Let’s hear it for Dean Obeidallah!
Check out this article he penned asking his fellow men to join in the fight against domestic violence.
He says that like many men, he had no idea the extent of the carnage perpetrated by men on women. He quotes several statistics, such as the following:
“More women in the United States have been killed by their husbands and boyfriends (11,766) during the time of the Iraq and Afghanistan wars than U.S. troops fighting those wars (6,488)”
“The NYPD receives 700-plus phone calls per day from women who are victims of domestic violence”
Read the full article here. Let’s get men involved and make domestic violence a thing of the past. Too many of us are dying and being harmed irreparably by this societal scourge.
I’m surprised that anyone running for office, Democrat or Republican or anything else, would say something like this:
To quote the article from the Huffington Post:
“Lloyd Oliver, a Democratic candidate for district attorney in Harris County, Texas, has a problem with domestic violence: He thinks it’s prosecuted too much.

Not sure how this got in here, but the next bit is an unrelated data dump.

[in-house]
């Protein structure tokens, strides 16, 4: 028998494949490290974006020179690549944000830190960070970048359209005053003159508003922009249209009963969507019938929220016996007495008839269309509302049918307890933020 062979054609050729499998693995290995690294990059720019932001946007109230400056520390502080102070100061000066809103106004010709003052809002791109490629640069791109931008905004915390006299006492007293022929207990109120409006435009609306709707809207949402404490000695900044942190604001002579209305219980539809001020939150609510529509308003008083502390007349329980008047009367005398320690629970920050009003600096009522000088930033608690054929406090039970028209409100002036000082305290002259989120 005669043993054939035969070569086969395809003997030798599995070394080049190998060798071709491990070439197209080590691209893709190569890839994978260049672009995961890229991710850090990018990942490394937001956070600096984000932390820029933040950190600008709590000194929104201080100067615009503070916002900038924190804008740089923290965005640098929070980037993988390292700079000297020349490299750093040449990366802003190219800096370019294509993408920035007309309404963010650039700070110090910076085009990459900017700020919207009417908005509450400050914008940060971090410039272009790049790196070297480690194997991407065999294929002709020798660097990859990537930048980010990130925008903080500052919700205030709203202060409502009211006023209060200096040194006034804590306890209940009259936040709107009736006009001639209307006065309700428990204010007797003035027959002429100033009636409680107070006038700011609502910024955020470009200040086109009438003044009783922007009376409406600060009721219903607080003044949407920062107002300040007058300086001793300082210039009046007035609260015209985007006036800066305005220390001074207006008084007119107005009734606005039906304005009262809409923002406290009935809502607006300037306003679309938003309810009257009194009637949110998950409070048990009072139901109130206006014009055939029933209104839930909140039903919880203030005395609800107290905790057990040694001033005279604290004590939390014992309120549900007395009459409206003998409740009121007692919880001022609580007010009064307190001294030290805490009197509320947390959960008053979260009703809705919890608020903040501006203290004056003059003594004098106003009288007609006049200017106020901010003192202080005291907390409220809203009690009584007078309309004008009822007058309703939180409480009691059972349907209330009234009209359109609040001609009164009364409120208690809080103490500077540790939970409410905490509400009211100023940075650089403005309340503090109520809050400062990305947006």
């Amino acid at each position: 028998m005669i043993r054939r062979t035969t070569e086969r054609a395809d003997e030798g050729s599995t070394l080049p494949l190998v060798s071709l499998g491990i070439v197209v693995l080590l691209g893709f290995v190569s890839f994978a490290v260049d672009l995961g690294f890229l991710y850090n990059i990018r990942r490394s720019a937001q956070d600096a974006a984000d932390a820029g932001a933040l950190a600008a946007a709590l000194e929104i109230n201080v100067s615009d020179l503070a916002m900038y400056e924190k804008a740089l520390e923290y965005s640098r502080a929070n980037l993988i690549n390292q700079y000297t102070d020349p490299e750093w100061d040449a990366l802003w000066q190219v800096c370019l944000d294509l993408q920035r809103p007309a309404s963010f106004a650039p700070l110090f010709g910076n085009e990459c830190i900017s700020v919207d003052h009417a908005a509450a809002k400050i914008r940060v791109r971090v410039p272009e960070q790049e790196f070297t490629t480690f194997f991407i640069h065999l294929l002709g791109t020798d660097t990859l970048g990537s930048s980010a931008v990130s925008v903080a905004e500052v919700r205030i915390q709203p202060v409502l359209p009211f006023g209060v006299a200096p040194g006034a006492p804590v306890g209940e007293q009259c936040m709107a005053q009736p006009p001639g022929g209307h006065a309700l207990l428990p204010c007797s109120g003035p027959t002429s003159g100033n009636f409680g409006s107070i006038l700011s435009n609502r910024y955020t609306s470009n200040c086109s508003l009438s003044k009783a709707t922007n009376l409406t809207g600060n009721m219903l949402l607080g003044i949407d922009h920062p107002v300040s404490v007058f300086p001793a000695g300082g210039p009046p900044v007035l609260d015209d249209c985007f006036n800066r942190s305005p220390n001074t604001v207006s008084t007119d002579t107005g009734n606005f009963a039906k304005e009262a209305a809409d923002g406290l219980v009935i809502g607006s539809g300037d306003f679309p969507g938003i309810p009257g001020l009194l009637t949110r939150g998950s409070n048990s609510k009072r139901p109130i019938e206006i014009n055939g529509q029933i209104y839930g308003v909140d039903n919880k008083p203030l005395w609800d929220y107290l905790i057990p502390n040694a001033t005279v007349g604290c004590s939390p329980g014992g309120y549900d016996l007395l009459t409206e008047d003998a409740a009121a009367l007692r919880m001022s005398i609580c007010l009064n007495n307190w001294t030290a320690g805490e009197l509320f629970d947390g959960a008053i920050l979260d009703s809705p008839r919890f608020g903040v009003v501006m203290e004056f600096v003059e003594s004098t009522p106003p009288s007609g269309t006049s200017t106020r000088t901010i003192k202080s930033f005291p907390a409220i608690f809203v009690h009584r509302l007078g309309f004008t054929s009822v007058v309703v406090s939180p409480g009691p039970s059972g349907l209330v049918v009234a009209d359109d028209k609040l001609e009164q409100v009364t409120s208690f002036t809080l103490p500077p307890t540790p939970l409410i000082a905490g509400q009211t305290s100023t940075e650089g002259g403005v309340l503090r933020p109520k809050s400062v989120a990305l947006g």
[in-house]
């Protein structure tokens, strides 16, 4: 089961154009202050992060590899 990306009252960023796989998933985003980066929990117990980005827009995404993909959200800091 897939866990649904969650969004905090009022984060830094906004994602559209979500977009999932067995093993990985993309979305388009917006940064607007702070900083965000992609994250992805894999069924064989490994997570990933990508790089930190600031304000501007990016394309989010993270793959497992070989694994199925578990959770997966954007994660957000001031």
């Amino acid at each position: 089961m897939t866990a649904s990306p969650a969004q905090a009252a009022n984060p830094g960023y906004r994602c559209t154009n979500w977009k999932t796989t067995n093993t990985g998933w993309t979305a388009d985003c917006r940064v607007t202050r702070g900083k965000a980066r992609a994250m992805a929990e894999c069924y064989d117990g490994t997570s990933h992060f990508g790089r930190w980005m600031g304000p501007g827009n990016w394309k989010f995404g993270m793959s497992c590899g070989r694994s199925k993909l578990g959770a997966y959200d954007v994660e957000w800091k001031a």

Oliver told the Texas Observer Wednesday that domestic violence is “so, so overrated.” If elected, he indicated he’d redirect resources away from family violence to focus on other issues.
Harris County has the highest rate of domestic violence homicides in the state. According to a report by the Texas Council on Family Violence, 30 women were murdered by intimate partners in 2012.”
Do I even need to say anything about this? I didn’t think so.
The New York Times published a column recently by Nicholas Kristof, whom I admire and respect, called “Modern Family Matters.”
He talks about the breakdown of the family and the rise in single-parent households. He also offers some potential solutions to this situation.
However, nowhere in the column does he discuss the impact of domestic violence on families, and how many of us are forced into single parenthood — and often poverty — as a result.
As I write about in my book, the effects of this violent marriage were long-lasting and devastating, to me and to my daughter. Not only that, the long-term effects of trauma are significant and definitely reduced my lifetime earning potential.
What do you think? How might we, as a society, address domestic violence so that it will stop being so pervasive?